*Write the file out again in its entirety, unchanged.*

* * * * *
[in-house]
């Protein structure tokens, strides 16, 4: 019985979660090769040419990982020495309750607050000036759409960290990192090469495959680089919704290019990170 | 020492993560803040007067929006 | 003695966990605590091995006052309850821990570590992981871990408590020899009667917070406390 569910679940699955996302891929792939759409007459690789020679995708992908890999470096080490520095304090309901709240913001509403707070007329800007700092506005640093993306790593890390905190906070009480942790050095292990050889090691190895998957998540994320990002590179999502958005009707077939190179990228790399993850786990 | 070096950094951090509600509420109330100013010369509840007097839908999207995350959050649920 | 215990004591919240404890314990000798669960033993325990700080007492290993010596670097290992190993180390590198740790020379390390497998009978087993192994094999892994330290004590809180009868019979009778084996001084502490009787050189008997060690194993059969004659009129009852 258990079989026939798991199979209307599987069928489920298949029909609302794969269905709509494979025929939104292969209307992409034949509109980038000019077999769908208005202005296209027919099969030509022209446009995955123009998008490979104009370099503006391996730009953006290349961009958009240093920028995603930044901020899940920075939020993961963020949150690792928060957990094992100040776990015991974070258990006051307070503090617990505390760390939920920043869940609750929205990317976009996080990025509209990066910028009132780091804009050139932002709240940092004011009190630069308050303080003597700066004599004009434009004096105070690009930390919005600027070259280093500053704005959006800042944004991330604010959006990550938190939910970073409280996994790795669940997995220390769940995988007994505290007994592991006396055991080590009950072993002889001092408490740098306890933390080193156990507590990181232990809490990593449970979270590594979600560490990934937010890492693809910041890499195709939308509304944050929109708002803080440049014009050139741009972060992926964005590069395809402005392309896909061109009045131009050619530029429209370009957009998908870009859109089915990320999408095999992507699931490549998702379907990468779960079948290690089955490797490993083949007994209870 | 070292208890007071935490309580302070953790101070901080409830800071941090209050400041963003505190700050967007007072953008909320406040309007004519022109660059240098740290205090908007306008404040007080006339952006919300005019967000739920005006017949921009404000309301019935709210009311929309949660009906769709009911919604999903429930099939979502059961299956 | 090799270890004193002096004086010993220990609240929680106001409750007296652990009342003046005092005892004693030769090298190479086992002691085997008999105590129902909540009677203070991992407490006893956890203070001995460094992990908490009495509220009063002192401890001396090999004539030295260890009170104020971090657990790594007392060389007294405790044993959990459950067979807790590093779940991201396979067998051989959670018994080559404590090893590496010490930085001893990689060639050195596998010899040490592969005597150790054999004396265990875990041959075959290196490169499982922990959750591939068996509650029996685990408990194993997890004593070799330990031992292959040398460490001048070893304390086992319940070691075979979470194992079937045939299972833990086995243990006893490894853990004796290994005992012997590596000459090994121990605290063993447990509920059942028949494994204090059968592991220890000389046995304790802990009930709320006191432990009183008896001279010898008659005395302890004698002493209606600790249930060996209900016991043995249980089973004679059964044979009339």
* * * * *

[in-house]
């Protein structure tokens, strides 16, 4: 019985979660090769040419990982020495309750607050000036759409960290990192090469495959680089919704290019990170 | 020492993560803040007067929006 | 003695966990605590091995006052309850821990570590992981871990408590020899009667917070406390 569910679940699955996302891929792939759409007459690789020679995708992908890999470096080490520095304090309901709240913001509403707070007329800007700092506005640093993306790593890390905190906070009480942790050095292990050889090691190895998957998540994320990002590179999502958005009707077939190179990228790399993850786990 | 070096950094951090509600509420109330100013010369509840007097839908999207995350959050649920 | 215990004591919240404890314990000798669960033993325990700080007492290993010596670097290992190993180390590198740790020379390390497998009978087993192994094999892994330290004590809180009868019979009778084996001084502490009787050189008997060690194993059969004659009129009852 258990079989026939798991199979209307599987069928489920298949029909609302794969269905709509494979025929939104292969209307992409034949509109980038000019077999769908208005202005296209027919099969030509022209446009995955123009998008490979104009370099503006391996730009953006290349961009958009240093920028995603930044901020899940920075939020993961963020949150690792928060957990094992100040776990015991974070258990006051307070503090617990505390760390939920920043869940609750929205990317976009996080990025509209990066910028009132780091804009050139932002709240940092004011009190630069308050303080003597700066004599004009434009004096105070690009930390919005600027070259280093500053704005959006800042944004991330604010959006990550938190939910970073409280996994790795669940997995220390769940995988007994505290007994592991006396055991080590009950072993002889001092408490740098306890933390080193156990507590990181232990809490990593449970979270590594979600560490990934937010890492693809910041890499195709939308509304944050929109708002803080440049014009050139741009972060992926964005590069395809402005392309896909061109009045131009050619530029429209370009957009998908870009859109089915990320999408095999992507699931490549998702379907990468779960079948290690089955490797490993083949007994209870 | 070292208890007071935490309580302070953790101070901080409830800071941090209050400041963003505190700050967007007072953008909320406040309007004519022109660059240098740290205090908007306008404040007080006339952006919300005019967000739920005006017949921009404000309301019935709210009311929309949660009906769709009911919604999903429930099939979502059961299956 | 090799270890004193002096004086010993220990609240929680106001409750007296652990009342003046005092005892004693030769090298190479086992002691085997008999105590129902909540009677203070991992407490006893956890203070001995460094992990908490009495509220009063002192401890001396090999004539030295260890009170104020971090657990790594007392060389007294405790044993959990459950067979807790590093779940991201396979067998051989959670018994080559404590090893590496010490930085001893990689060639050195596998010899040490592969005597150790054999004396265990875990041959075959290196490169499982922990959750591939068996509650029996685990408990194993997890004593070799330990031992292959040398460490001048070893304390086992319940070691075979979470194992079937045939299972833990086995243990006893490894853990004796290994005992012997590596000459090994121990605290063993447990509920059942028949494994204090059968592991220890000389046995304790802990009930709320006191432990009183008896001279010898008659005395302890004698002493209606600790249930060996209900016991043995249980089973004679059964044979009339």